Instead of focusing on one plant this week, I’d like to share photographs from my September 12 visit to Mike Delaney’s prairie in Dallas County. Mike’s property has provided source material for lots of Bleeding Heartland posts over the years, most recently this summer’s features on showy tick trefoil and starry campion.
Every time I explore the area, I find something I hadn’t seen before. You’d never guess this land next to the Middle Raccoon River was in corn and beans for decades before Mike spent about 25 years restoring the prairie.
I wasn’t able to capture the full landscape, but the prairie grasses were thriving despite this dry summer in central Iowa.
A closer look at some Indian grass blooming.
Many of the flowerheads were past their prime.
Some flowerheads had lost all of their ray flowers.
I’m not sure what this plant is, but John Pearson of the Iowa Department of Natural Resources thought it might be a young ox-eye (false sunflower) blooming later than usual.
Even professional botanists can find it challenging to identify white asters with yellow centers. I think these are heath aster, but I would not swear by that. They don’t have the long branches that are typical for frost aster.
I thought these plants were sky-blue asters, but some characteristics suggest they are smooth blue asters. Next time I visit Mike’s prairie, I will feel the leaves to see if they are rough or smooth (one trick for distinguishing these closely related species).
New England asters were abundant in one area of the prairie. These plants have dark yellow disk flowers in the center. The ray florets are usually purple but can be pink.
Some other plants in the aster family had finished blooming long ago. Seedheads of yellow or gray-headed coneflower:
Mike has lots of common milkweed, butterfly milkweed, and whorled milkweed on his prairie. All finished blooming weeks or months ago. Here are some seeds emerging from a pod on a common milkweed plant.
Butterfly milkweed seeds beginning to take flight:
I forgot to take pictures of seed pods developing on the whorled milkweed.
Stiff goldenrod is distinctive, and Mike has a lot of it on his prairie.
More stiff goldenrod:
A picture of elm-leaved goldenrod is enclosed near the end of this post, along with other woodland wildflowers.
I missed the peak blooming period for gentian species, but many plants still had flowers. I’ve never seen so much cream gentian on Mike’s prairie. He told me later he has tried to spread the seeds over a wider area each year.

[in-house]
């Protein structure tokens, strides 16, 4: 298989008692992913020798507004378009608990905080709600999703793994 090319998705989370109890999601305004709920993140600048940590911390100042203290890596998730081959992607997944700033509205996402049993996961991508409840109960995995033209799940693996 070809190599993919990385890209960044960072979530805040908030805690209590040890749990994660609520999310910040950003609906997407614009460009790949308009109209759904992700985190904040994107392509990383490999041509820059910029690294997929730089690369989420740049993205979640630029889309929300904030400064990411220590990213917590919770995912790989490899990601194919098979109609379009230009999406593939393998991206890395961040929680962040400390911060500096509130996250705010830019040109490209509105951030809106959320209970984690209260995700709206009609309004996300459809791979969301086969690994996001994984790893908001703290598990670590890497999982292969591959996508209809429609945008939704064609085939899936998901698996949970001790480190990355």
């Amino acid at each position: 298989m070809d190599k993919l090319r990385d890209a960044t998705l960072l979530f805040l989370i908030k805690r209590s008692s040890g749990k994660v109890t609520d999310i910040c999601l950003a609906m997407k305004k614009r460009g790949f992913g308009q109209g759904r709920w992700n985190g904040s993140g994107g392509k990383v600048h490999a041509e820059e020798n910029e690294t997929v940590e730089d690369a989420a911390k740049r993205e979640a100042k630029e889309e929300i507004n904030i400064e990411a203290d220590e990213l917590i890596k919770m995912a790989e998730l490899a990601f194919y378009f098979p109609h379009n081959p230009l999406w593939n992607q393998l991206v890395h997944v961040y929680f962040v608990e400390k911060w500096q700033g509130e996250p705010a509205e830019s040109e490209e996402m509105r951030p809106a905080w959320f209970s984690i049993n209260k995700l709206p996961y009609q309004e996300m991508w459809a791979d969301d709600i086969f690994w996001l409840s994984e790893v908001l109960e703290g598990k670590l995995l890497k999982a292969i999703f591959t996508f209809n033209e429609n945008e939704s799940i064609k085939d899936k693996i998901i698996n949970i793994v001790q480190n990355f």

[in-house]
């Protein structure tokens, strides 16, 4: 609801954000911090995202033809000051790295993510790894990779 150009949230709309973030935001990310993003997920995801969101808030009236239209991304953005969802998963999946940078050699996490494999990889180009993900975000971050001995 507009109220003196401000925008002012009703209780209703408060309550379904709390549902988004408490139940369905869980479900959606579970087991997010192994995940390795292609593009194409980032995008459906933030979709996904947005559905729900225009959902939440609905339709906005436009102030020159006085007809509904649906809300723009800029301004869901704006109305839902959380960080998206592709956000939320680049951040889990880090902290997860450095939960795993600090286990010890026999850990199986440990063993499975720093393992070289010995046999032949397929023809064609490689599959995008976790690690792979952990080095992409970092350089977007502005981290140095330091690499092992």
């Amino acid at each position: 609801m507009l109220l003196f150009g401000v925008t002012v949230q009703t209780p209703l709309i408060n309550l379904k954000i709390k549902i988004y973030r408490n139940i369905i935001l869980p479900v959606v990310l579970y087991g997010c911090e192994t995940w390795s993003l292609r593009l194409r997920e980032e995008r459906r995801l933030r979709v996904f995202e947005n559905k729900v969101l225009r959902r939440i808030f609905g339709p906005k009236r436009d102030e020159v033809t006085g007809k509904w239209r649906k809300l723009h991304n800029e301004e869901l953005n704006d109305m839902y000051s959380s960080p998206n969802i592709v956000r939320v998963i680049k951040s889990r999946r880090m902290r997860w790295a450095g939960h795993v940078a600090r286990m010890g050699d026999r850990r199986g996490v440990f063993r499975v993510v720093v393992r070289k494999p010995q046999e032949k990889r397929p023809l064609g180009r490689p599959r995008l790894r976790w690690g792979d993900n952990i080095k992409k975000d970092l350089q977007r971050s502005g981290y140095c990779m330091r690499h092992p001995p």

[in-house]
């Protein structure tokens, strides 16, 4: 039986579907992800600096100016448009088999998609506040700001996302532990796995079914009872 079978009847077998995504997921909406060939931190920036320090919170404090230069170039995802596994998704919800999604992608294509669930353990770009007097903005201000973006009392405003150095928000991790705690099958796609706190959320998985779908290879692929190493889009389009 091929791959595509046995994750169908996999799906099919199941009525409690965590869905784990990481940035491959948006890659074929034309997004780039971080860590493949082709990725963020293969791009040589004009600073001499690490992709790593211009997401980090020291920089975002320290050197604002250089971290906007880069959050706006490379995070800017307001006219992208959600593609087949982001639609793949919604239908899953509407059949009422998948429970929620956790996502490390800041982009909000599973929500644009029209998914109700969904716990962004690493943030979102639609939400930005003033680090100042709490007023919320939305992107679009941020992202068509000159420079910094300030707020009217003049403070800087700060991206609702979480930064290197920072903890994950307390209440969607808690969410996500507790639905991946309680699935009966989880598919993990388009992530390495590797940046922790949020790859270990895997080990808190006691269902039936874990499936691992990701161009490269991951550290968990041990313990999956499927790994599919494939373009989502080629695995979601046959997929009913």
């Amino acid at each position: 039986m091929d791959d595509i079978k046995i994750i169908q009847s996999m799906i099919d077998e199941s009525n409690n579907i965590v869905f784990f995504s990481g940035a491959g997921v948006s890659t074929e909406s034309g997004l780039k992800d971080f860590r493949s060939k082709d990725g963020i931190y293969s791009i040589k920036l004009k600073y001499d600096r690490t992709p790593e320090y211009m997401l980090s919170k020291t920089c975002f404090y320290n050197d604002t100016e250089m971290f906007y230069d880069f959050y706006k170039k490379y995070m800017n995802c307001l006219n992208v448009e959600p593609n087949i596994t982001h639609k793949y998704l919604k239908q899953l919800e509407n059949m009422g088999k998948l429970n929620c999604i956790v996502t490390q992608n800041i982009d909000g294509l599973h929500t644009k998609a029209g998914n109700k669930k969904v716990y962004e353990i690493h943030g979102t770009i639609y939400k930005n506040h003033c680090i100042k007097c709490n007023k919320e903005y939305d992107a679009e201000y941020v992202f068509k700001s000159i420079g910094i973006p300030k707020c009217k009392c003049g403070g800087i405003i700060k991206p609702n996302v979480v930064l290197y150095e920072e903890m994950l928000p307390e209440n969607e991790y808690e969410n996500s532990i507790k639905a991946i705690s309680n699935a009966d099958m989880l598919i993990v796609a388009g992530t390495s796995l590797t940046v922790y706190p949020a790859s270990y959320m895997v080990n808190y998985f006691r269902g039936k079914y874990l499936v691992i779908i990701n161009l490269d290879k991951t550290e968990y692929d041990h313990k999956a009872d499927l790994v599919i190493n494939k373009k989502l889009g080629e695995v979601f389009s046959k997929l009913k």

With one of those mystery asters:
Mike has quite a few bottle gentian plants too.
The black seedhead in the foreground here is a pale purple coneflower that bloomed a couple of months earlier.
Many gentian flowers never fully open, but downy gentian is an exception.
ASSORTED PRAIRIE WILDFLOWERS
Compass plants typically bloom in July. Even without the bright yellow flowerheads, these plants are striking.
Most thistles you see in Iowa fields or roadsides are invasive species, but Mike has some native thistles on his prairie. I believe these are tall thistle:
Rattlesnake master mostly blooms in July and August. These plants were past their prime:
Prairie sage, also known as white sage or silver sage:
Round-headed bush clover in the foreground, with some kind of goldenrod near the upper left corner:
I didn’t recognize these flowers, but learned later the plant is Sweet everlasting, also known as rabbit tobacco.
This may be a rabbit tobacco plant that has gone to seed. UPDATE: Bleeding Heartland user PrairieFan suggests it could be false boneset. She may be right; I’ve seen those plants on this prairie.
This is some kind of boneset, I think tall boneset.
Before heading back to my car, I spent a few minutes nosing around the wooded area on Mike’s property. Most woodland wildflowers bloom in the spring or mid-summer, but a few were still blooming in early September. Elm-leaved goldenrod:
Some kind of baby oak tree is growing on the prairie, near the woodland edge.